Match day dawned with a rainy outlook. The team prepared at the hotel and then headed for the field. In our changeroom the mood was tense and focused. We knew that the Koreans would start fast and there was a focus on coming out of the gates with a physical approach to combat them. The game was a tense affair. Korea came out hard and scored early in the game. As the first half wore on they became tired and the Philippines ended the half with a try and the momentum going into half time. The second half and Korea was arefreshed, but the Philippines were looking to come back. I came on 10 minutes into the second half. The game was fast paced and physical. The Koreans were big men and the scrum was a difficult time. The second half was an arm wrestle as we looked to claw our way back into the game. We scored in the last 7 minutes to close the gap to 7, but unfortunately in our desperation we pushed the passes deep in our half and Korea scored at the death. The final score was 34-20.

The team played hard and courageously, but unfortunately our execution let us down. Korea, ranked 33 in the world, did what any good team does and punished our mistakes. We came back strongly, but unfortunately we gave them too many opportunities and the hill was a little too steep at the end of the game. The coaches questioned whether we truly believed that we could beat Korea, I think the answer to that question is yes but we missed our opportunity.

The end of training camp and trip to Korea

Training camp ended on Sunday with a down pour. Our trip back to Manila was punctuated by constant rainfall slowing our progress to ISM. We eventually arrived as ISM in time for the game and after wolfing down the packed lunch we immediately started scrum training on the first scrum machine we had access to all camp. The trial was supposed to be three periods, but turned into two periods of different lengths. It was great to get a hit out with the boys and put much of what was practiced into action on the field. Although the Philippine Barbarians were not international standard they provided a stiff opposition at times.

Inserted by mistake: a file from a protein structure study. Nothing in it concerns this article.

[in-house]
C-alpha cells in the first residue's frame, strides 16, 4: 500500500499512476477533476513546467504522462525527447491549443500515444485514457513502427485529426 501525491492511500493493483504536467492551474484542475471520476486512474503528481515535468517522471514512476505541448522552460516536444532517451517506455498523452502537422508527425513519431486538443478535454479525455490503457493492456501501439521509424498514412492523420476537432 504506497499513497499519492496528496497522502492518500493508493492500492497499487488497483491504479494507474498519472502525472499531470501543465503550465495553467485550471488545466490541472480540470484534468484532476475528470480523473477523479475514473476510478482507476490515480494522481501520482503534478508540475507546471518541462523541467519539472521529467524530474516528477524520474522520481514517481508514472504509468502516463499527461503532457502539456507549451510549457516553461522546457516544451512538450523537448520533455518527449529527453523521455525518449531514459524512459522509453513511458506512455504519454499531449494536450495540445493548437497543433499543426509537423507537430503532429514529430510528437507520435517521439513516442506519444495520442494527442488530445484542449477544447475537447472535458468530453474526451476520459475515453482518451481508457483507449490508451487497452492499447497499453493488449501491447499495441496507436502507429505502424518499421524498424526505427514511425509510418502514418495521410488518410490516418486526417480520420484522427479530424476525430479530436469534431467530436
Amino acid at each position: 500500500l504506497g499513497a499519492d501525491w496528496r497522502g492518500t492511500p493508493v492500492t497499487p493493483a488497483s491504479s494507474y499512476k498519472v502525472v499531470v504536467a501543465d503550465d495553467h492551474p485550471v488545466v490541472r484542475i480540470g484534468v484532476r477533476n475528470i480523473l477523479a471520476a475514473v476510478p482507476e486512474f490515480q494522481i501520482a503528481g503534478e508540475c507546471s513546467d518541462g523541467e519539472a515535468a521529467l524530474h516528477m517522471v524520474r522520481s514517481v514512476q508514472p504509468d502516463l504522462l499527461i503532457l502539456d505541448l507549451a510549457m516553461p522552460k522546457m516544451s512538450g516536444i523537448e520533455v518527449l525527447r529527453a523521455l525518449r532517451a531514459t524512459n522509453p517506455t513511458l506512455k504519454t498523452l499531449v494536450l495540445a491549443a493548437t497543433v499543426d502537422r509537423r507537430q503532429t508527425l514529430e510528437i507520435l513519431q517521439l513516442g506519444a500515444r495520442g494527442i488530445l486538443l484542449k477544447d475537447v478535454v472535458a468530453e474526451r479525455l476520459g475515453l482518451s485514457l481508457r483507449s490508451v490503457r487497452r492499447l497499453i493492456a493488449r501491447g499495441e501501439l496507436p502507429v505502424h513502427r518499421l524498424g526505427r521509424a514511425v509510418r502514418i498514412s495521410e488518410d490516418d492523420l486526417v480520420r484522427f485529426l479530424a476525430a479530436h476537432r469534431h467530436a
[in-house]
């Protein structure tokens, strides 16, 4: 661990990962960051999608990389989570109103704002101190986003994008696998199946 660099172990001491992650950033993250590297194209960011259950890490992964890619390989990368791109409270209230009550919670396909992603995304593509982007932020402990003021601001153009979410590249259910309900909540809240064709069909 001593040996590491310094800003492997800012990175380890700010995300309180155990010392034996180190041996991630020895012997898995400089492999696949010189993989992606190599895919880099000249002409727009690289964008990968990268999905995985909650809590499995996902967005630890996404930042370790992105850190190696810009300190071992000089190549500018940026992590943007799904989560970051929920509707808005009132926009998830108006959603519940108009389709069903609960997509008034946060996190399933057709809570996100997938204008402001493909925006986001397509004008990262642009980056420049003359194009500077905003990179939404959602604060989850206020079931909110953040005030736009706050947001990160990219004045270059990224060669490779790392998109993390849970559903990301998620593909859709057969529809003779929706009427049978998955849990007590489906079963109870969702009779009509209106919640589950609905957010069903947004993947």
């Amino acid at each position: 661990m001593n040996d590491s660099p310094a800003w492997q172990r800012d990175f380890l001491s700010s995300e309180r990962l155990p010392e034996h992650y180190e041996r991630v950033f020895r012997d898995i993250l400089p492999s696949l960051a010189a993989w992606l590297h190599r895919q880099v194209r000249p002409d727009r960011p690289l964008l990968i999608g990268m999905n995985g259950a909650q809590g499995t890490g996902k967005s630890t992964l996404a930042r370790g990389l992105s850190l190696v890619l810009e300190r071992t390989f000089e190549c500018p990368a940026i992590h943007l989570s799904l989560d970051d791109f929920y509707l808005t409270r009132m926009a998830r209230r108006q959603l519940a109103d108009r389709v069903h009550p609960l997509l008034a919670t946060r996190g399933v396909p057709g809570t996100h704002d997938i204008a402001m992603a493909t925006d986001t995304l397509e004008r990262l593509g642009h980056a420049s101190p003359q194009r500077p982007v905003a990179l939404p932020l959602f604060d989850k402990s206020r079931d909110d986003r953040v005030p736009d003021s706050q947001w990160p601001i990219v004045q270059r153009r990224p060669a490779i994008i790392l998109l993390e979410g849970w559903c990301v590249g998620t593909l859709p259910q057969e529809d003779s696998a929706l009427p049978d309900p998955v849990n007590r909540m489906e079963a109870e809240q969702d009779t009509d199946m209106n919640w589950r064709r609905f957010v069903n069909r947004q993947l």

After the match we checked back into the GO Hotel for a night. It was a short stop with just enough time to get laundry in at the mall and then it was into the number 1s for the jersey presentation at the Manila Polo Club. The jersey presentation was a lot of fun. There were many highlights during the evening with the most important being receiving our jerseys. Every time I look at the Philippine flag on the back of my jersey I get shivers. It is a great honor to be selected to represent the people of the Philippines. Another highlight was receiving 5,500 pesos of gift cards for Bench stores and seeing the massive 6 pages article on the Manila metro society magazine.

The next day started with stretching in the GO Hotel before a mad scramble to get everything packed. Phil, Austin and I put our laundry in at the mall and were told it was going to be there for pickup the next morning at 10am. This was critical as we were leaving for the airport at 11am. Unfortunately, the laundry arrived on Filipino time. So Phil and I went to pack our bags and our laundry was picked up by Duhig and Jake. When it arrived they had packaged all three of our clothes in one brick! So I stuffed it into the top of the traveling backup, shoes in the bottom, and everything else in my rugby duffel before making it on time to the bus!

The trip to Korea was uneventful and we all got our bags. Everyone loaded up onto the bus for the hour bus ride to Hanyang University Guest House. The trip was an eye opener with Korea being completely different from any other country that I have traveled through. There were only high risers, there was no English and the bus had a weird fish smell. We arrived safe and sound and our liaison, Samuel, then lead us to some BBQ (apparently in Korea you don’t call it Korean BBQ). It was awesome and the boys had a great time.